Wednesday links: danger areas

12Sep07

To all of our loyal readers this is the 1001st post here at Abnormal Returns.  Just thought you might want to know.  Now onto the linkfest…

Craig Karmin and Ian McDonald at WSJ.com on Harvard’s loss and PIMCO’s gain as Mohamed El-Erian returns to his prior employer.

Felix Salmon at Market Movers has some insights into El-Erian’s move.

Econocator on how much of a recession the markets have already priced in.

“(B)anks were also forced to sell the loans at a steep 4% discount to their face value, a sign of the big hurdles the market still needs to overcome.” (WSJ.com)

Default rates are expected to rise. (DealBook)

Not surprisingly, debt covenants are also on the rise. (Deal Journal)

Scott Austin at Marketwatch.com on the prospects for a VC bubble.

Justin Fox at the Curious Capitalist highlights Rich Bernstein’s “..six capital-intensive danger areas.”

Goldman Sachs (GS) is getting into the alternative investment research biz. (FT.com)

DealBook notes Citigroup (C) has LBO loan and hedge fund issues.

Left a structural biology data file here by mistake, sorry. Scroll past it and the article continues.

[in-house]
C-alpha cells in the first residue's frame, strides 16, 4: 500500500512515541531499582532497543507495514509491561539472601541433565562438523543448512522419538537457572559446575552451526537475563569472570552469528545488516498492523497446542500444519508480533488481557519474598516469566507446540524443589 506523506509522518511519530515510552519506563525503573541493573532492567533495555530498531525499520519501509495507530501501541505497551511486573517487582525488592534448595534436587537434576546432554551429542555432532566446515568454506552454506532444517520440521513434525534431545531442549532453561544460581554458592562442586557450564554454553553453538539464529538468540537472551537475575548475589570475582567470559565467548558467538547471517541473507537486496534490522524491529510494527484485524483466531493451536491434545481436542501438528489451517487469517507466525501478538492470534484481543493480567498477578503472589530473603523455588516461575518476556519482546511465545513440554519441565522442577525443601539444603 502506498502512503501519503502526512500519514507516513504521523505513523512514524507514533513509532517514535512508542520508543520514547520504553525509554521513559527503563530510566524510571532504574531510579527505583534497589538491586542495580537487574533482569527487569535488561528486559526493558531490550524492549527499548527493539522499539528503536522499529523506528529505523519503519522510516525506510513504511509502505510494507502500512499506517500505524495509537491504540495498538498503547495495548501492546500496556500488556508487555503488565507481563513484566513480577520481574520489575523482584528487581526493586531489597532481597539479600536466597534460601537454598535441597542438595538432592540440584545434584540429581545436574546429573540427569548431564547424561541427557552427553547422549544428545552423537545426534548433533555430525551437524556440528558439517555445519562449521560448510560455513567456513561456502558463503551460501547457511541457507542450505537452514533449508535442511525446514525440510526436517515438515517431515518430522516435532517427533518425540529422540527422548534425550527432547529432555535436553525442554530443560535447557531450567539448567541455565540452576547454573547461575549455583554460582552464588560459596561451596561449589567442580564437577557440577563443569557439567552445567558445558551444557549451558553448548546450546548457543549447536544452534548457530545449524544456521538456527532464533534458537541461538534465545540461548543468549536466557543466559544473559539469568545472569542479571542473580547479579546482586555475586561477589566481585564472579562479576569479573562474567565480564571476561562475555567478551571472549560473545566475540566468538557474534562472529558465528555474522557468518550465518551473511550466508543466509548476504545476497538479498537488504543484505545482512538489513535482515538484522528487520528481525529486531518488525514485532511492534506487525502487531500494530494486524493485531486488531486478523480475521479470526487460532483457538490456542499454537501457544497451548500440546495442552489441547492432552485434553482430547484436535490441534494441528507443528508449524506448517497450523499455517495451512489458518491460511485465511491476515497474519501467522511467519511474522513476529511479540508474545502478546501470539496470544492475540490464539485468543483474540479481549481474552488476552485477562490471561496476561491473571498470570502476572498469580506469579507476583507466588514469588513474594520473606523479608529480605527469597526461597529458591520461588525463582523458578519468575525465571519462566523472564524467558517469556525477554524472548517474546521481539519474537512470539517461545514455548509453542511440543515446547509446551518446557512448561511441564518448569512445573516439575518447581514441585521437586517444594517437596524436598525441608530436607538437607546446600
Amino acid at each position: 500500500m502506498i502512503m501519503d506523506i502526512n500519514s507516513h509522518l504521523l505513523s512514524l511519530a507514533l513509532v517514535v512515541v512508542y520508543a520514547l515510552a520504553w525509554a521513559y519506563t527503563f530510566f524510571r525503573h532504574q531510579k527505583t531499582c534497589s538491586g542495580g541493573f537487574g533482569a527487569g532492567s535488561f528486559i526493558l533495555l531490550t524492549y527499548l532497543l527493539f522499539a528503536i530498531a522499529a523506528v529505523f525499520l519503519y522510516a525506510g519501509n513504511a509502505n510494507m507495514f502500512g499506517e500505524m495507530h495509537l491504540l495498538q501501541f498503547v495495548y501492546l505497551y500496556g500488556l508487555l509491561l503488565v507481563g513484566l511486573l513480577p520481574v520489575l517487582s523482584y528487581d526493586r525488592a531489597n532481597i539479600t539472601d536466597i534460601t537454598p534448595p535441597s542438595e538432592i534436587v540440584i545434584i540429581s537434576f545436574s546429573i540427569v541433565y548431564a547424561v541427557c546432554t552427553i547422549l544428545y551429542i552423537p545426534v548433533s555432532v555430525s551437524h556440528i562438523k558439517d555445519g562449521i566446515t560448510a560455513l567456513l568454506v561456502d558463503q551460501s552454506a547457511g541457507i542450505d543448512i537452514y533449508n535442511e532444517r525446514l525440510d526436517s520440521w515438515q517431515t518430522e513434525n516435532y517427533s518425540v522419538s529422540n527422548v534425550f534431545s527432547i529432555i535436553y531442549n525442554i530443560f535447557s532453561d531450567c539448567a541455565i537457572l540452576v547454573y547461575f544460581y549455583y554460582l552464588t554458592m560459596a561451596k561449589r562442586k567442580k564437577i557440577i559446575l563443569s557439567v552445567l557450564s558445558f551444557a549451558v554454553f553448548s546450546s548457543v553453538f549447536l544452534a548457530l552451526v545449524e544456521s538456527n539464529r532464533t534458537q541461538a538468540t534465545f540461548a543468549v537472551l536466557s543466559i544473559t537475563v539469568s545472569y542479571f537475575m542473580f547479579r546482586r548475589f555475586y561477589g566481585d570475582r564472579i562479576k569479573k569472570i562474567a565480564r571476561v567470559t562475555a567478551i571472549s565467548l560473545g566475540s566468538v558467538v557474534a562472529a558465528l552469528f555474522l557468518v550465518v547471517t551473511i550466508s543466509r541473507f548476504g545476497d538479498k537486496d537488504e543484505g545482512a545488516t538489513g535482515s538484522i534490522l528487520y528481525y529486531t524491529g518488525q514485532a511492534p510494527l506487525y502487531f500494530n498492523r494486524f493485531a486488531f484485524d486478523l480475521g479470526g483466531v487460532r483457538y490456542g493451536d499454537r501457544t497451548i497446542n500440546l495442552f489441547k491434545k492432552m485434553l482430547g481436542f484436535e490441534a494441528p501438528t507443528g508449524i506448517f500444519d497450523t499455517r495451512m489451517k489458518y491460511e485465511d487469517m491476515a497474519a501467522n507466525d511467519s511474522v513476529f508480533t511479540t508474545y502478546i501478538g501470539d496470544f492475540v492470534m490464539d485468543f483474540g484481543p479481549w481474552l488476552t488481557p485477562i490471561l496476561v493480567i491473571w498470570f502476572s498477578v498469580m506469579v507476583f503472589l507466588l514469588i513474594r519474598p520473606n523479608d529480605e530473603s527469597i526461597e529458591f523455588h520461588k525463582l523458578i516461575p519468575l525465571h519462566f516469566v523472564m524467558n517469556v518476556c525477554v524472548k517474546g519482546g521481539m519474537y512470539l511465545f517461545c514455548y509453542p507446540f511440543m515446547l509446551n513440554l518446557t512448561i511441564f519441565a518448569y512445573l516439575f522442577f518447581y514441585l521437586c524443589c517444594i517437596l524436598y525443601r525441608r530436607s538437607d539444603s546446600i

Hedge fund data was never comprehensive in good times, let alone bad times. (FT Alphaville)

Fall-out from the quant meltdown spreads to enhanced index mutual funds. (WSJ.com)

Bill Luby at VIX and More with a review of a number of sentiment indicators.

Bespoke Investment Group with a neat graphical depiction of historical economic recessions and expansions.

Eddy Elfenbein at Crossing Wall Street looks at a Fed funds model is telling us.

Barry Ritholtz at the Big Picture on when time-tested quantitative rules stop working.

Matthew Hougan at IndexUniverse.com on how competition is changing the dynamics of the ETF industry.

Julie Stralow at Morningstar.com on the basics of analyzing a buyout.

James Picerno at the Capital Spectator on how rising oil prices may limit the Fed’s range of actions.

Who knew the U.K. was a tax haven? (Bloomberg.com)

Greg Mankiw on Bernanke and the national savings rate.

Jeff Matthews takes a closer look at the trend in iPhone sales and why it might take longer to establish the device.

Stephen J. Dubner at Freakonomics with a profile of investor Gene Sit and his thoughtful charitable work.

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